Many accounts have a “transfer on death” (TOD) provision that allows the assets to go directly to a beneficiary and avoid probate. While this is a good first step towards estate planning, it is important to keep in mind that this is not the only step that should be taken to deal with those assets. Below are a few issues that should be kept in mind when dealing with TODs.
Life changes are not addressed
During one’s lifetime, people go through major life and relationship changes and those changes should be reflected in the TODs. Marriages, births, and deaths are all situations that should prompt an updating of beneficiaries.
The TOD does not match the remaining estate plan
It is equally important to keep up with the beneficiary’s life changes. If the intent is to give all beneficiaries an equal amount of money, but ten years after setting the TOD the balances result in an unequal amount, it is time to make some changes. Others may want to move around some other assets to equalize the amount.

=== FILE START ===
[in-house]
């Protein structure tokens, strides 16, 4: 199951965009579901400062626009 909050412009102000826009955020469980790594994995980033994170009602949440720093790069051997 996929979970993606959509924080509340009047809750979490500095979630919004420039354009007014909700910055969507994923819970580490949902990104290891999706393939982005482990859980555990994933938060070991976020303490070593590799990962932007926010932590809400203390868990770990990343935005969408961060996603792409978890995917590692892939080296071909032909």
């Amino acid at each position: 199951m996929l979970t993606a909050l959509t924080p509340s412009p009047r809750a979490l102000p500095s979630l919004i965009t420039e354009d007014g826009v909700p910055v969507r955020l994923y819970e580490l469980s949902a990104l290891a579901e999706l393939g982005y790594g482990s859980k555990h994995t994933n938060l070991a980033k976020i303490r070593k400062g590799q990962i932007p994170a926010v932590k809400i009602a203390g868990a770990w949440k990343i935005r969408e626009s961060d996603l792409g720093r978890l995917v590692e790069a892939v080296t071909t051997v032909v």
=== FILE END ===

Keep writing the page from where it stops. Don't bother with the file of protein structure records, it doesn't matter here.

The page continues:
Minor beneficiaries cannot access an account
If the beneficiary is a minor, the institution will most likely not release assets to them. A court will first have to name an adult who can make financial decisions on behalf of the minor, then the assets will most likely be released. Secondly, there should be a plan on how the finances will be released. Is it a lump sum or withheld until the person reaches the age of maturity?
The aim of estate planning is to provide one’s loved ones with the assets that they deserve. No one wants to create an estate plan that sets beneficiaries up for disputes, which is why it might be helpful to consult an experienced attorney for guidance.